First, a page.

Friday, May 4, 2012

Running an Adventure

From D&D Doodle
I love a good Dungeoncrawl.

Basic/Expert is wonderful for getting down to D&D at its most essential. Take five to fifteen minutes whipping up a character, grab a dangled plothook, and step into someplace dangerous full of Things Unknown.

After the sad but probably inevitable passing of Urist Diggerbollox, Darius is handing off the reigns of running the game over to me for a session or two, officially putting the Riders of Lohan into my cruel and whimsical hands. This style of "Round Robin" DMing isn't for everybody but if you're not terribly concerned with architecting some sort of overall plot it's a really dramatically creative to play around with the emergent narrative of a D&D campaign. I've put together a fun little adventure/exploreathon that doesn't really riff in any way with Darius's Catacombs of Garesh but I'm hopeful that the players will throw out some connective elements as it takes place in the same city of Yem.

At this point a dungeon by D&D definition is actually quite usefully vague. To get a little old-schoolist there's this kind of playstyle where instead of having a big story idea with a series of connected encounters you plop characters at the beginning of, you construct a place that is just this clusterfuck of bad guys doing stuff, things that you can screw with (that might screw you), and a bunch of dangling questions, and put the players in front of THAT and just sorta go, "okay, go nuts." You don't know if the players are going to figure everything out right away or get totally stonewalled by something you thought would be obvious or actually turn their own interpretation of what's going on into something hilarious and ingenius and far far better than what you've got in your notes. I love that.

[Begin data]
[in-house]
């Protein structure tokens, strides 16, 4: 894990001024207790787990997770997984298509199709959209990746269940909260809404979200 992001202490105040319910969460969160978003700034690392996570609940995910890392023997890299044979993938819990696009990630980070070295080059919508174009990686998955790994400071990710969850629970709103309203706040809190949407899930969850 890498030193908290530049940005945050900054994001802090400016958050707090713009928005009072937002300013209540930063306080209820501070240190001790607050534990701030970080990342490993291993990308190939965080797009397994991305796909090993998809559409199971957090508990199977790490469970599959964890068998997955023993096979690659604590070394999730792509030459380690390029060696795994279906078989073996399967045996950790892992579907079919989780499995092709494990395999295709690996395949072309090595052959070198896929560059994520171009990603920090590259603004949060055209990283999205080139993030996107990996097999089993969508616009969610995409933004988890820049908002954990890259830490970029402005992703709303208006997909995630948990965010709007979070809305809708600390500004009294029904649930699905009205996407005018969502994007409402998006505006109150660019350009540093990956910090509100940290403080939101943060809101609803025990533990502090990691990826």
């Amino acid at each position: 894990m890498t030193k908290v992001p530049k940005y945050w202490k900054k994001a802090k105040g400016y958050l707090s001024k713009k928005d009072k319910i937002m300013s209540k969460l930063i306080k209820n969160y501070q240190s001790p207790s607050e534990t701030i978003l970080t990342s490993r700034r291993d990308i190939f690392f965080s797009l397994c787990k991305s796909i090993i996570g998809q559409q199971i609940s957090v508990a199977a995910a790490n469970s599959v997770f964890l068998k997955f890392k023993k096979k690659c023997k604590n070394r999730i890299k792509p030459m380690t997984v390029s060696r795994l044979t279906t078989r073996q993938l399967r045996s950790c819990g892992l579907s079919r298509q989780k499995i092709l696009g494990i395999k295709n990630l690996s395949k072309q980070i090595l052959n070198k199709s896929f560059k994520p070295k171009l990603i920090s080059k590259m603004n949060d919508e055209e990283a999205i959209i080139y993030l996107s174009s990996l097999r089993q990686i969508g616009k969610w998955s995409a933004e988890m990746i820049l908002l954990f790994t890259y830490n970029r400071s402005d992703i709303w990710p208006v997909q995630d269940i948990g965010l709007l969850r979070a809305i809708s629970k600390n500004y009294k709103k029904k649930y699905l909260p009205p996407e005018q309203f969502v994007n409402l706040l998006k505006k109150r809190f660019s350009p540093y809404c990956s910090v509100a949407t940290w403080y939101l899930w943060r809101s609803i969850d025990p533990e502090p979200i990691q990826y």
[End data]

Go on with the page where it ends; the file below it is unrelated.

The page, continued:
The dungeon I've worked up is SORT of a dungeon, but it's basically just a mess of stuff that's "going on". We'll see how it works out, I can't wait!


  1. There is something deeply gratifying about making a character in less than 10 minutes. The shortness in creation is some sort of deep statement about the fragility of life. I think.

    I like your description of "clusterfuck of bad guys doing stuff". I admit that over the years my own dungeon adventures have gotten way too story oriented and come across as Battlestar Galactica in storyline scope. That is something pure about the old school setting where adventurers and monsters kill each other at any excuse they can find.

  2. I think this is where the B/E lack of good and evil comes in handy. Kobolds may react favorably and help you out while gnomes may want to rip your heart out. Of course, those 2d6 might make story telling hard, if the gnomes were supposed to be helpful and you roll a 2 on reaction :-D